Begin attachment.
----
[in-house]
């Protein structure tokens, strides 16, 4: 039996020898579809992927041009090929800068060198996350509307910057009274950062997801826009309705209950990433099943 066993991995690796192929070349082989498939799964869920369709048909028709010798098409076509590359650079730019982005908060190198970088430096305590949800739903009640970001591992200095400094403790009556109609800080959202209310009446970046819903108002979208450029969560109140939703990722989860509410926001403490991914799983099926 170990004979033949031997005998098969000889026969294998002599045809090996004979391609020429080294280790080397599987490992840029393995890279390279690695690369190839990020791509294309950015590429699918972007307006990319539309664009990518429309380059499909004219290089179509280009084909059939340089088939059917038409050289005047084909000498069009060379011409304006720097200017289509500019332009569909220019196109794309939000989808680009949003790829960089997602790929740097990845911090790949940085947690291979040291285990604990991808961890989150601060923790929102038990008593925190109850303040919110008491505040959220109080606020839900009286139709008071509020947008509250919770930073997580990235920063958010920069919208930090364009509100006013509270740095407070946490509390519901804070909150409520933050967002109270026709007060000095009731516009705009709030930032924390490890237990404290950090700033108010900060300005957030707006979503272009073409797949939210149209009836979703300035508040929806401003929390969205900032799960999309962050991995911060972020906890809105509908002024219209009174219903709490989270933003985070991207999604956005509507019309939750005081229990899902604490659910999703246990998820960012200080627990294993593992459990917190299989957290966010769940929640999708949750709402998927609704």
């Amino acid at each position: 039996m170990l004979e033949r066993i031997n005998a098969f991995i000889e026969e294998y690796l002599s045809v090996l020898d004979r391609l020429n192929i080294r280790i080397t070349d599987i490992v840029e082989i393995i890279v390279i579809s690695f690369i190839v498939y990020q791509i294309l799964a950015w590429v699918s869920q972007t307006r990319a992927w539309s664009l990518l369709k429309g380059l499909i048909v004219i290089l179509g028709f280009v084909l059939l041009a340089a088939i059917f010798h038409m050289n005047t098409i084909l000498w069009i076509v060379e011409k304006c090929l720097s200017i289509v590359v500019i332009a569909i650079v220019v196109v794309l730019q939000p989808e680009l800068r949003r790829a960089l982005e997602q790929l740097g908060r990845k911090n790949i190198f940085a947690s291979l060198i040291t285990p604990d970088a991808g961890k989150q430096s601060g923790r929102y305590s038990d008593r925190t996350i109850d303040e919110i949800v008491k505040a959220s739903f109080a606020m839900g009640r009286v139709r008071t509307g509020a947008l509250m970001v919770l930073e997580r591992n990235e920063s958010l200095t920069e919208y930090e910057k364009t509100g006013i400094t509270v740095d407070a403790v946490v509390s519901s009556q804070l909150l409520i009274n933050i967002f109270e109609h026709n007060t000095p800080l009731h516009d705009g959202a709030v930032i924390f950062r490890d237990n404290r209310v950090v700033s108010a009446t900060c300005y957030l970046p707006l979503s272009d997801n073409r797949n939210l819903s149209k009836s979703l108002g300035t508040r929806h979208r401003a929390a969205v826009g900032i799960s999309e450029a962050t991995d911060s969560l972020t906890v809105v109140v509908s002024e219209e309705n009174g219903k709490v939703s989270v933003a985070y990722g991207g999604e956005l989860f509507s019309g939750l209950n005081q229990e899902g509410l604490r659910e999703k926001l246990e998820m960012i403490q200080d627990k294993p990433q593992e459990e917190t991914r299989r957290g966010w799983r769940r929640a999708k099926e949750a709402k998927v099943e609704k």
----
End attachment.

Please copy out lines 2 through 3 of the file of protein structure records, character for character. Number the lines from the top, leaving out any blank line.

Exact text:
């Protein structure tokens, strides 16, 4: 039996020898579809992927041009090929800068060198996350509307910057009274950062997801826009309705209950990433099943 066993991995690796192929070349082989498939799964869920369709048909028709010798098409076509590359650079730019982005908060190198970088430096305590949800739903009640970001591992200095400094403790009556109609800080959202209310009446970046819903108002979208450029969560109140939703990722989860509410926001403490991914799983099926 170990004979033949031997005998098969000889026969294998002599045809090996004979391609020429080294280790080397599987490992840029393995890279390279690695690369190839990020791509294309950015590429699918972007307006990319539309664009990518429309380059499909004219290089179509280009084909059939340089088939059917038409050289005047084909000498069009060379011409304006720097200017289509500019332009569909220019196109794309939000989808680009949003790829960089997602790929740097990845911090790949940085947690291979040291285990604990991808961890989150601060923790929102038990008593925190109850303040919110008491505040959220109080606020839900009286139709008071509020947008509250919770930073997580990235920063958010920069919208930090364009509100006013509270740095407070946490509390519901804070909150409520933050967002109270026709007060000095009731516009705009709030930032924390490890237990404290950090700033108010900060300005957030707006979503272009073409797949939210149209009836979703300035508040929806401003929390969205900032799960999309962050991995911060972020906890809105509908002024219209009174219903709490989270933003985070991207999604956005509507019309939750005081229990899902604490659910999703246990998820960012200080627990294993593992459990917190299989957290966010769940929640999708949750709402998927609704």
């Amino acid at each position: 039996m170990l004979e033949r066993i031997n005998a098969f991995i000889e026969e294998y690796l002599s045809v090996l020898d004979r391609l020429n192929i080294r280790i080397t070349d599987i490992v840029e082989i393995i890279v390279i579809s690695f690369i190839v498939y990020q791509i294309l799964a950015w590429v699918s869920q972007t307006r990319a992927w539309s664009l990518l369709k429309g380059l499909i048909v004219i290089l179509g028709f280009v084909l059939l041009a340089a088939i059917f010798h038409m050289n005047t098409i084909l000498w069009i076509v060379e011409k304006c090929l720097s200017i289509v590359v500019i332009a569909i650079v220019v196109v794309l730019q939000p989808e680009l800068r949003r790829a960089l982005e997602q790929l740097g908060r990845k911090n790949i190198f940085a947690s291979l060198i040291t285990p604990d970088a991808g961890k989150q430096s601060g923790r929102y305590s038990d008593r925190t996350i109850d303040e919110i949800v008491k505040a959220s739903f109080a606020m839900g009640r009286v139709r008071t509307g509020a947008l509250m970001v919770l930073e997580r591992n990235e920063s958010l200095t920069e919208y930090e910057k364009t509100g006013i400094t509270v740095d407070a403790v946490v509390s519901s009556q804070l909150l409520i009274n933050i967002f109270e109609h026709n007060t000095p800080l009731h516009d705009g959202a709030v930032i924390f950062r490890d237990n404290r209310v950090v700033s108010a009446t900060c300005y957030l970046p707006l979503s272009d997801n073409r797949n939210l819903s149209k009836s979703l108002g300035t508040r929806h979208r401003a929390a969205v826009g900032i799960s999309e450029a962050t991995d911060s969560l972020t906890v809105v109140v509908s002024e219209e309705n009174g219903k709490v939703s989270v933003a985070y990722g991207g999604e956005l989860f509507s019309g939750l209950n005081q229990e899902g509410l604490r659910e999703k926001l246990e998820m960012i403490q200080d627990k294993p990433q593992e459990e917190t991914r299989r957290g966010w799983r769940r929640a999708k099926e949750a709402k998927v099943e609704k």